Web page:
Asian shares mostly rise despite mounting omicron worries

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Asian shares are mostly higher amid nervous trading on latest coronavirus concerns

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Japan’s benchmark Nikkei 225 closed 0.4% higher at 27,935.62. South Korea’s Kospi jumped 2.1% to 2,899.72. Australia’s S&P/ASX 200 fell 0.3% to 7,235.90. Hong Kong’s Hang Seng was up 1.1% at 23,734.59, while the Shanghai Composite was up 0.4% at 3,576.89.

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Detection of the Omicron variant in Japan and other countries has raised fears that further measures to prevent infection could affect tourism and other economic activities. Experts say it could take weeks to better understand whether the Omicron type causes serious illness.

Andersen Alves, a trader at ActiveTrades, said Asian markets were nervous after an overnight drop on Wall Street and Moderna’s CEO remarks that the current COVID-19 vaccine is less effective against Omicron than earlier variants. can be.

“Traders will be looking for new insights about the new version and its impact on the existing vaccine framework,” Alves said.

The head of the Federal Reserve said Wall Street’s losses deepened that it would consider ending its support for financial markets sooner than expected.

The S&P 500 fell 1.9% to 4,567, eroding its gains the day before. The benchmark index sank 2.3% on Friday for its worst loss since February, only to rise 1.3% on Monday as investors reconsidered whether the reaction was over before giving way to Tuesday’s losses. In November, the index closed down 0.8%. This follows a 6.9% decline in October and 4.8% in September. The index is now up 21.6 percent for the year.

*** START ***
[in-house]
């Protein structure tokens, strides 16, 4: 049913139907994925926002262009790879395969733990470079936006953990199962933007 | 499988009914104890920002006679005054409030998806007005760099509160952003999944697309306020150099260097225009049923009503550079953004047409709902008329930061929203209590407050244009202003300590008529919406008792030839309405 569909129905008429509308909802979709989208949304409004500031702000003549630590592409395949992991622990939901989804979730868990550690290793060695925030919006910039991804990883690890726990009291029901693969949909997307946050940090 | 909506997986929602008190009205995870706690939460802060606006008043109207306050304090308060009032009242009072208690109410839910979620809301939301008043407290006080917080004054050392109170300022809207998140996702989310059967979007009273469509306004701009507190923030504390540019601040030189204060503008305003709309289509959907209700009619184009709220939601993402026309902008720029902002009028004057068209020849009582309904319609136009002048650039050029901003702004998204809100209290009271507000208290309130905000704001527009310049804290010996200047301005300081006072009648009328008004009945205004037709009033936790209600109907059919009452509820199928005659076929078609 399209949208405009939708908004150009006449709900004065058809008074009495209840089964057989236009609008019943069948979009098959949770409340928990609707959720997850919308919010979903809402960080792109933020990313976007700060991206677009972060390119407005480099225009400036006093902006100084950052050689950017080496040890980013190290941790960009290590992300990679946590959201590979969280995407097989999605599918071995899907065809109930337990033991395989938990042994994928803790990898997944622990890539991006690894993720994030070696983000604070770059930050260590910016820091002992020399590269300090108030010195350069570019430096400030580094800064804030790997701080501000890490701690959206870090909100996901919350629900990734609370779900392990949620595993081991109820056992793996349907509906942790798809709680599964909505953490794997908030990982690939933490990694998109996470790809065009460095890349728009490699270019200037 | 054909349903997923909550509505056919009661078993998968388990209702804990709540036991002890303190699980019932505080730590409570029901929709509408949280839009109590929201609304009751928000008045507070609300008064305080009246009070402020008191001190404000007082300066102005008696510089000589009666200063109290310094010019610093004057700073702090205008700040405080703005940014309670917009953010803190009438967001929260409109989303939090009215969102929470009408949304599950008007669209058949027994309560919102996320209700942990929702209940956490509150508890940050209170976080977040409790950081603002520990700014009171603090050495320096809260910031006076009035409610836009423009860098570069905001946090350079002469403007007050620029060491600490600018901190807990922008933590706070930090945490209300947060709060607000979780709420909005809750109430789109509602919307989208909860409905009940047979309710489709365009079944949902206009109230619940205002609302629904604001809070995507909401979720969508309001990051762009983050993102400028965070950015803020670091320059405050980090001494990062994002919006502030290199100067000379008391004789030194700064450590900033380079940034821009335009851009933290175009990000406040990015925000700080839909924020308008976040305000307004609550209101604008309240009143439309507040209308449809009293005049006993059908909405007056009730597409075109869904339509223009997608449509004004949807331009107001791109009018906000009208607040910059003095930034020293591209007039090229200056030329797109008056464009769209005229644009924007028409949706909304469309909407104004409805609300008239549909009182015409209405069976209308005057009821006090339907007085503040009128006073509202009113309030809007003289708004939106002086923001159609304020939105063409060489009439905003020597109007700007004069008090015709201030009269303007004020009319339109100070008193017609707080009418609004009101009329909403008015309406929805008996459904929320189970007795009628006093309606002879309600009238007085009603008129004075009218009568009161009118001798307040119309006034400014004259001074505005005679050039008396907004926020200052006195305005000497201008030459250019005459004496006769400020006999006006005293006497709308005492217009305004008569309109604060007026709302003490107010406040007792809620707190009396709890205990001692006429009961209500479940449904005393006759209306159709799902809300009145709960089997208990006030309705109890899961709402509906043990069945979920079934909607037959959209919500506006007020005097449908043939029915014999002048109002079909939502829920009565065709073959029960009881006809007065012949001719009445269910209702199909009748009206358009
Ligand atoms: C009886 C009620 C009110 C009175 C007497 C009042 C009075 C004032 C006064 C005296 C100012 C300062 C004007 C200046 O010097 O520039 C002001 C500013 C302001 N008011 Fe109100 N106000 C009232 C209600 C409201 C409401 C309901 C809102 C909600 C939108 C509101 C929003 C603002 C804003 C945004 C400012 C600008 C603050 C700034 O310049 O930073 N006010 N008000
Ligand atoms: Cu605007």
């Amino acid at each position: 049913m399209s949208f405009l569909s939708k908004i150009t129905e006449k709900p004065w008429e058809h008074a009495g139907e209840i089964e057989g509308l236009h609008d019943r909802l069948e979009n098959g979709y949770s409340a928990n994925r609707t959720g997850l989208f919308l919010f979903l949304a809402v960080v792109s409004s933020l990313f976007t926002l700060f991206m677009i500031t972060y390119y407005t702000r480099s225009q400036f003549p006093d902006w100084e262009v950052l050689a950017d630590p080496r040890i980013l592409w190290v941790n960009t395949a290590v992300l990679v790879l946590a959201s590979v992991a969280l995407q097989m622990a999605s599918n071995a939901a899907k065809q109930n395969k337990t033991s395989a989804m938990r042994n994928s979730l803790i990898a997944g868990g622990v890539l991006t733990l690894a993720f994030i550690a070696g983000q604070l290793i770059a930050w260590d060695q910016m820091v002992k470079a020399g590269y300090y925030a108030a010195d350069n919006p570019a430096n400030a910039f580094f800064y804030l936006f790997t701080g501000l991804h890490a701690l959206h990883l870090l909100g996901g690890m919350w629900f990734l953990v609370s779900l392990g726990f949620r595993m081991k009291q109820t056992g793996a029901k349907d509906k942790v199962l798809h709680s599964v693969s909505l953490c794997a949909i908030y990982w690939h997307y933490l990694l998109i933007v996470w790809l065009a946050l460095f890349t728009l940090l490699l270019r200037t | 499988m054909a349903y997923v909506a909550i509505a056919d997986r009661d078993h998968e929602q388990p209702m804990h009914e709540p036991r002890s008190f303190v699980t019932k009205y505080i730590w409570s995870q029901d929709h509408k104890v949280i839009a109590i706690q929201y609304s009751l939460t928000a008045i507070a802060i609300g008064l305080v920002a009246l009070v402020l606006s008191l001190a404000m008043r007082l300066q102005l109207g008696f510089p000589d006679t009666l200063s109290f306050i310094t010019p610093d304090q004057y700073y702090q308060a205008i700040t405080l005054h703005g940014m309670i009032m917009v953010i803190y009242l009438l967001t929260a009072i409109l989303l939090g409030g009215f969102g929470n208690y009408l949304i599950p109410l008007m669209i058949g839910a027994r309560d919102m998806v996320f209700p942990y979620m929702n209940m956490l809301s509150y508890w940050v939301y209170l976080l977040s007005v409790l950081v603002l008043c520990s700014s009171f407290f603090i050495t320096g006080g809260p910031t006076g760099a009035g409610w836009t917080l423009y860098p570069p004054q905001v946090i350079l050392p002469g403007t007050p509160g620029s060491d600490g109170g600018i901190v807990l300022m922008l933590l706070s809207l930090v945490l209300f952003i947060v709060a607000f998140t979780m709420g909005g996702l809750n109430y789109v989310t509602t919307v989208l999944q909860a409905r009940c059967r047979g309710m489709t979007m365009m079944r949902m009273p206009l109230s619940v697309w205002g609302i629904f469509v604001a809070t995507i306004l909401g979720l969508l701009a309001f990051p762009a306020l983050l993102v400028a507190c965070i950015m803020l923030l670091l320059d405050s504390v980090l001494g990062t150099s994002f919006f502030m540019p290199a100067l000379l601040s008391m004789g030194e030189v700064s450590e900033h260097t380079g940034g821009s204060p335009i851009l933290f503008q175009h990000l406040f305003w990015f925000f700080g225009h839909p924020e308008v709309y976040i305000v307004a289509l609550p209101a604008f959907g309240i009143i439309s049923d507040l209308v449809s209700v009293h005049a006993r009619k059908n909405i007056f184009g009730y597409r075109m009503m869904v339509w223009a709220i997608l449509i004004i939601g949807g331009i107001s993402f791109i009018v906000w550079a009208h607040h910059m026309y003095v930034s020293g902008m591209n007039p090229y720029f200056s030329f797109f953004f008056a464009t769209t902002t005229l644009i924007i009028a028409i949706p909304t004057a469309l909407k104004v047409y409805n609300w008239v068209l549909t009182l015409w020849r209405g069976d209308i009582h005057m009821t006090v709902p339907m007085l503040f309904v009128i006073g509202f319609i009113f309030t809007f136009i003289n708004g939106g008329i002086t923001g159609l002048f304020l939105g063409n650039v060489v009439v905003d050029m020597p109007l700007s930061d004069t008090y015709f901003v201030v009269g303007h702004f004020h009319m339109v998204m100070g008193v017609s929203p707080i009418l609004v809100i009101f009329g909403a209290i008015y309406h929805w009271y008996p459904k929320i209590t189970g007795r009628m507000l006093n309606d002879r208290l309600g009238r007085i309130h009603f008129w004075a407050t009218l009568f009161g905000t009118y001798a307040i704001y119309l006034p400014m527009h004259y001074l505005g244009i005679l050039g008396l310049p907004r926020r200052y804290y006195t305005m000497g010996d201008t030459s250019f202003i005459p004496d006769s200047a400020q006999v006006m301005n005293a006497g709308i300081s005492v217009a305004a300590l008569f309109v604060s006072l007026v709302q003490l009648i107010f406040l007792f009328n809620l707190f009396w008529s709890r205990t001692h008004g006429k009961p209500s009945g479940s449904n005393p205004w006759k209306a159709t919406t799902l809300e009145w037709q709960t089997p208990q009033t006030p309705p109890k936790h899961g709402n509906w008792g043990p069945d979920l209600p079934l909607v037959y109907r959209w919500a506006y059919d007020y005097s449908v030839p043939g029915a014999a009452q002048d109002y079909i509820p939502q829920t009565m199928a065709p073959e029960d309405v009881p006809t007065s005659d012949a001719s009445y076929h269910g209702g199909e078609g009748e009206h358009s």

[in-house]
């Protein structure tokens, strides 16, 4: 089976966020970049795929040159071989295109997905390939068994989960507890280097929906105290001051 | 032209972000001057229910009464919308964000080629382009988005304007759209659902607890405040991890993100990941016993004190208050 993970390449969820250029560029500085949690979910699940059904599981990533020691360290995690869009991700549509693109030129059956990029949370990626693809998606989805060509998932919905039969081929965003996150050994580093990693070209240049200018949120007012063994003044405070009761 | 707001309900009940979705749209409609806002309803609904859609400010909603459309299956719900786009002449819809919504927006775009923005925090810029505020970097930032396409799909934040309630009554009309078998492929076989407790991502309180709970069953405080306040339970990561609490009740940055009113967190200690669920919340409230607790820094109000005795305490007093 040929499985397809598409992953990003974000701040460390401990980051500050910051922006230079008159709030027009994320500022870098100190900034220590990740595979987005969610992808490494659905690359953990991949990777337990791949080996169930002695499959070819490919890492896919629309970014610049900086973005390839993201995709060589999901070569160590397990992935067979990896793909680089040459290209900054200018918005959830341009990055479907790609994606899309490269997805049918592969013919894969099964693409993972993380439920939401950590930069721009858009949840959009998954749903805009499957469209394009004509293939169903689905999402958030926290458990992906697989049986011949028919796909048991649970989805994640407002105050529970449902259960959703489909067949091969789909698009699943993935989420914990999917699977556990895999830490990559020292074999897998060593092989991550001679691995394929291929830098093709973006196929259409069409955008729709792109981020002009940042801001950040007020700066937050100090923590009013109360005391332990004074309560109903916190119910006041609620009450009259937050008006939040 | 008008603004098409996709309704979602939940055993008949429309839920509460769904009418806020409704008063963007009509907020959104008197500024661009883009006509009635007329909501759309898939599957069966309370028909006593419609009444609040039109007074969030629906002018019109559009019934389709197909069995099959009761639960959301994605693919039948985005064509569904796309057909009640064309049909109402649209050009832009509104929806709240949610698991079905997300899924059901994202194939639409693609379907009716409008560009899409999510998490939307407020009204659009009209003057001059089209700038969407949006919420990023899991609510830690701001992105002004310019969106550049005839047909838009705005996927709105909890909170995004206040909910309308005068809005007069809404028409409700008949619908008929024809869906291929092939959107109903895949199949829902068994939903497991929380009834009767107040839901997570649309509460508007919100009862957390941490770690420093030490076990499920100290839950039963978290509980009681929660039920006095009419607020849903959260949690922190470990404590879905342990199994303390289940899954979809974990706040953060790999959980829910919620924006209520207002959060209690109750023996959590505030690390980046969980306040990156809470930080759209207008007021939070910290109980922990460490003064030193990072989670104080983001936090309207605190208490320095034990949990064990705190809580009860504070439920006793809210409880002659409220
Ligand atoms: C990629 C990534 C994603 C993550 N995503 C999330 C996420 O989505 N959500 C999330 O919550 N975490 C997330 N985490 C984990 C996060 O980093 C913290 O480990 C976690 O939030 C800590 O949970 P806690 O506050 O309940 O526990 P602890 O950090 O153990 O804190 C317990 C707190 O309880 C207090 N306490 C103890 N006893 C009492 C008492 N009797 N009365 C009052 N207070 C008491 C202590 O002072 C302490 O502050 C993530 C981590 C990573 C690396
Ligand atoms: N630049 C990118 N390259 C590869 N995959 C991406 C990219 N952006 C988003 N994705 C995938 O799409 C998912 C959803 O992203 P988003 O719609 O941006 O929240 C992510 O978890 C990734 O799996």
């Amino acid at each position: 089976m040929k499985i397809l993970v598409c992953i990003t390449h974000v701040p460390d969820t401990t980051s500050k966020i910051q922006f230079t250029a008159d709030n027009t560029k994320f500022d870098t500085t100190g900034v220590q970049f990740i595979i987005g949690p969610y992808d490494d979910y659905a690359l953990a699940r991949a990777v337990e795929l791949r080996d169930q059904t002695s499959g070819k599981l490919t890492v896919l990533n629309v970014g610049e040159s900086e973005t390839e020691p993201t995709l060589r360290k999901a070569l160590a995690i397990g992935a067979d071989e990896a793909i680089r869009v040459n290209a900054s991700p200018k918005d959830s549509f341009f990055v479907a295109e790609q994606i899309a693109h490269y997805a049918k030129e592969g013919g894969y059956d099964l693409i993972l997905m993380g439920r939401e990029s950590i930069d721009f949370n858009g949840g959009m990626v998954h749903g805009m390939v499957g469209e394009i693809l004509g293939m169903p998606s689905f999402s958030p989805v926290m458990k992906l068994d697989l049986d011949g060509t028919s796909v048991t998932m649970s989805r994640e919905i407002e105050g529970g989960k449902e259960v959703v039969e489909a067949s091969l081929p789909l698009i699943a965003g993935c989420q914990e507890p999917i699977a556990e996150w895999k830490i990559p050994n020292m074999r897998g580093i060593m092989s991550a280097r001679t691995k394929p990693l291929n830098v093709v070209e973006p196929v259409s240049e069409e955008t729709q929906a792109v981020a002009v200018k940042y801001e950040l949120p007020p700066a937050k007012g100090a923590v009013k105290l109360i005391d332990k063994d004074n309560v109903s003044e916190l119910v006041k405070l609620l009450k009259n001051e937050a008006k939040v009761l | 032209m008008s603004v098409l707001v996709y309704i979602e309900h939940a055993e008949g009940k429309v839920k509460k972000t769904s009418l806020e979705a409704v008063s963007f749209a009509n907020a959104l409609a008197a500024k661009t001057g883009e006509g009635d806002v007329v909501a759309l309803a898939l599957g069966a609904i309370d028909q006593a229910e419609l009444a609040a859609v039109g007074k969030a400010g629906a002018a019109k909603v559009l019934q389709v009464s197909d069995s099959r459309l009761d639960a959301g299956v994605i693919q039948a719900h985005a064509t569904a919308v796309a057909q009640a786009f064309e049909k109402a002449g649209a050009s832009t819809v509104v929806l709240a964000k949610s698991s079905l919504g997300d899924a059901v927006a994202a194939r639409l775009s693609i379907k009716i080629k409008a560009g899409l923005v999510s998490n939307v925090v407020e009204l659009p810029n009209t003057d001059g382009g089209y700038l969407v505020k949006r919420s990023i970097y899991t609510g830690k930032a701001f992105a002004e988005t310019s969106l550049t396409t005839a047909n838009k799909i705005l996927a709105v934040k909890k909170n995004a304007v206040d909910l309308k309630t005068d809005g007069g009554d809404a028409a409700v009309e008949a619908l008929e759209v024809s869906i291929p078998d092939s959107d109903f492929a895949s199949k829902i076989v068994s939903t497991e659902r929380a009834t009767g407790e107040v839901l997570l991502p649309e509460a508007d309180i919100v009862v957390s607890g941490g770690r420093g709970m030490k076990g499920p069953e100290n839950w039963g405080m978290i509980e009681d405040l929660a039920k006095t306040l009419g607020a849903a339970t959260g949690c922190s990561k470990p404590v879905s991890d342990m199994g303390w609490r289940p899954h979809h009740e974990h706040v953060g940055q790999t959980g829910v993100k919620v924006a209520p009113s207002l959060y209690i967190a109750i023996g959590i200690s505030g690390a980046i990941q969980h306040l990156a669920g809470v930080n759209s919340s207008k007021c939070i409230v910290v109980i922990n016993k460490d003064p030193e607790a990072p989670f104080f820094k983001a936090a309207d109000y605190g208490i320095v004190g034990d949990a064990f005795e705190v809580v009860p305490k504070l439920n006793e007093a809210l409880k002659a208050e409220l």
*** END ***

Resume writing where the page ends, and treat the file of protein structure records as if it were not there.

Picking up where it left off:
The sell-off intensified after Fed Chair Jerome Powell told Congress that the central bank could halt bond purchases worth billions of dollars each month “probably a few months ago.” It was on pace to complete purchases in June to cheer up the economy by slashing rates for mortgages and other long-term loans.

It would open the door for the Fed to raise short-term interest rates from its record low of nearly zero and ease a key factor that has sent stocks to record highs, fueling concerns about an overpriced market. doing away.

As investors raised their hopes for the Fed’s first rate hike following Powell’s comments, yields on short-term Treasuries soared.

The Dow Jones Industrial Average fell 1.9% to 34,483.72, while the Nasdaq Composite was slightly better than the rest of the market, falling 1.6% to end at 15,537.69. The Russell 2000 Index slipped 1.9% to 2,198.91.

The crisis on interest rates came as stocks were already weak in the morning due to concerns about how badly the fast-spreading Omicron version of the coronavirus could affect the global economy.

If Omicron ultimately causes huge damage to the global economy, it could land the Federal Reserve in trouble. Typically, the central bank will lower interest rates, which encourages borrowers to spend more and encourages investors to pay higher prices for shares.

But lower rates can also encourage inflation, which is already high in the global economy. Powell acknowledged in his testimony before Congress that inflation has been bad and lasted longer than the Fed expected. For months, officials described inflation as only “transient,” but Powell said the term no longer works.

A signal in the bond market was also showing some concern about the economy’s prospects. Long-term treasuries typically offer higher returns than shorter-term treasuries, partly due to the increased risk that future inflation can eat into their returns.

The 10-year Treasury is still offering a higher yield than the two-year Treasury, but that gap narrowed sharply on Tuesday. The two-year yield rose to 0.54% from 0.51% late Monday. Meanwhile, the 10-year yield fell to 1.45% from 1.52%.

Benchmark US crude in energy trading rose $2.12 to $68.30 a barrel in electronic trading on the New York Mercantile Exchange. On Tuesday, it fell by $3.77 to $66.18 a barrel. Internationally, Brent crude fell by $2.46 to $71.69 a barrel.

In currency trading, the US dollar rose from 113.11 yen to 113.42 Japanese yen. The price of the euro increased from $1.1337 to $1.1340.

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